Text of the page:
While the Kindling Trust has not made much headway with Manchester Council it is working closely with councils within the region including Stockport, Oldham and Bolton. In Bolton food is high on the agenda and the town has a thriving food growing community, primarily driven by health teams. Oldham has been awarded a Good Food for Life catering mark for its school meals, and Stockport is working towards gaining sustainable food city status.
Building the next generation of farmers
As it waits for more progressive local procurement of food, the Kindling Trust is quietly building up the next generation of growers ready to be ready to take the city’s local food to scale. It runs volunteer programmes, takes farmers into schools and universities and is around to set up its second incubator scheme – Farmstart – in Stockport.
Farmstart began in the States twenty years ago as a way to help migrant Mexican communities make a living from the land. It later took off in Canada and is now making waves in the UK. A farm training programme, it gives participants access to training and a small amount of land for them to try their hand at creating a food business.
The Kindling Trust set up the first Farmstart in the UK – in Abbey Leys Farm in Cheshire – and has seen 15 people go through the training so far. Participants are given a quarter of an acre on a local farm in their first year, which they can increase over time for a maximum of five years, after which they should be ready to set up on their own. The farmer helps with heavy machinery and the trainee farmers are linked to local restaurants and farmers markets. Three businesses have so far been created from the first cohort.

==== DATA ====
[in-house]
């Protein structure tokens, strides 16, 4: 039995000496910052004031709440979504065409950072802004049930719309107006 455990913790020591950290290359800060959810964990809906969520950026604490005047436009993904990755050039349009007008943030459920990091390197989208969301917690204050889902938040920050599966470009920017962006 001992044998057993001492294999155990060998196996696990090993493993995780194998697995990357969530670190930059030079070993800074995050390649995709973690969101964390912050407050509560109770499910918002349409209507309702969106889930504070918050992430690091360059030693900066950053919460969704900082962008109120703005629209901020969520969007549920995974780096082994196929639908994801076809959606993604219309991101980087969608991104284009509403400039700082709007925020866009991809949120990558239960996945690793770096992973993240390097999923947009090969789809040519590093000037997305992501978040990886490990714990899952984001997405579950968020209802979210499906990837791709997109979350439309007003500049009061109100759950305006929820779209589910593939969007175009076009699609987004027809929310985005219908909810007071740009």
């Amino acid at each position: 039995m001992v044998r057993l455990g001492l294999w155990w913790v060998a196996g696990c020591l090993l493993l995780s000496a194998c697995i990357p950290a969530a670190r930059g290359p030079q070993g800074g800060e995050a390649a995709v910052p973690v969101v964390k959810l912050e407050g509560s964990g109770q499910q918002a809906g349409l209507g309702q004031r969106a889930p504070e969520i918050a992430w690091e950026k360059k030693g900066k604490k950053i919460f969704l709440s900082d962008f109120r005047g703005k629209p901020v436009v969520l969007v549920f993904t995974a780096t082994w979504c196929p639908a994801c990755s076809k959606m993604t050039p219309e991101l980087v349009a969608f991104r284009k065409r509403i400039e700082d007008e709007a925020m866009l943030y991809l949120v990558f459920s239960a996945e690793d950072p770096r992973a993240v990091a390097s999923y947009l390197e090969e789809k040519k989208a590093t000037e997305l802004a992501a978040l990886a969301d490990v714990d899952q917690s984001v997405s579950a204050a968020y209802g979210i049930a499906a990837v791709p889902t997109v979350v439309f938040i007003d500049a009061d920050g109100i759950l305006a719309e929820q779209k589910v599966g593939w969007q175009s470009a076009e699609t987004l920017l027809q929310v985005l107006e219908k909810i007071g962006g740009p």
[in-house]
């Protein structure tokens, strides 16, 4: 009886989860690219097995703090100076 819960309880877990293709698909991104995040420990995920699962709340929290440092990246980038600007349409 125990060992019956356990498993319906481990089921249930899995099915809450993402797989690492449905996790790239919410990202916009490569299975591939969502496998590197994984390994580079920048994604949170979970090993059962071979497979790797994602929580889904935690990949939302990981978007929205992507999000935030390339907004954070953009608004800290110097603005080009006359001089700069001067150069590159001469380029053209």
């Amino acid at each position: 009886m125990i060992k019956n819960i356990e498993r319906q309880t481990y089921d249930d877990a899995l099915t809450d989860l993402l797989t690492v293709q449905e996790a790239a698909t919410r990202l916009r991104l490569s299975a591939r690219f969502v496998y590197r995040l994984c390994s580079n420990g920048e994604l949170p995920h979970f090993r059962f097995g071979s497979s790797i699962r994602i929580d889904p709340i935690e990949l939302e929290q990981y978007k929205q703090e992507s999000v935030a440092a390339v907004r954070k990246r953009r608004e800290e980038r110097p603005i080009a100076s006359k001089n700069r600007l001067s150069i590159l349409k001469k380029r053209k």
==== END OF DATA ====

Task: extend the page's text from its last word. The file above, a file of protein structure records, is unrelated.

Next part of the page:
Fixing market failure
Walsh admits that Kindling’s work is a drop in the ocean but how big can the local food economy in Greater Manchester be? One academic study estimated that 20,000 jobs could be created in the region if half of the greenbelt land around the city was used for fruit and vegetable production. Walsh thinks that such jobs would be badly paid and insecure and says it’s unrealistic to think that the city can feed itself, and more important to fix market failure in the system.
‘Our food system is so screwed up and so under-rated’, he says. ‘We don’t pay enough for food but lots can’t afford it. There’s lots of money being made in the middle while many farmers are living below the poverty line.’
Through its Forgotten Fields history project the Kindling Trust has uncovered the parts of the city which were once dedicated to food growing, including a big piece of land in Ashton Moss that was a successful growing site until 15 years ago when it was bulldozed to create a – now unsuccessful – retail park.
While economic growth is valued more highly than healthy food supplies, local food will remain a marginal concern. But as our soil becomes ever more depleted the window of opportunity to fix our broken food systems and build sustainability into the supply chain is dwindling. The Kindling Trust has laid down the gauntlet and is challenging the industrial model of food. How many will take up the challenge?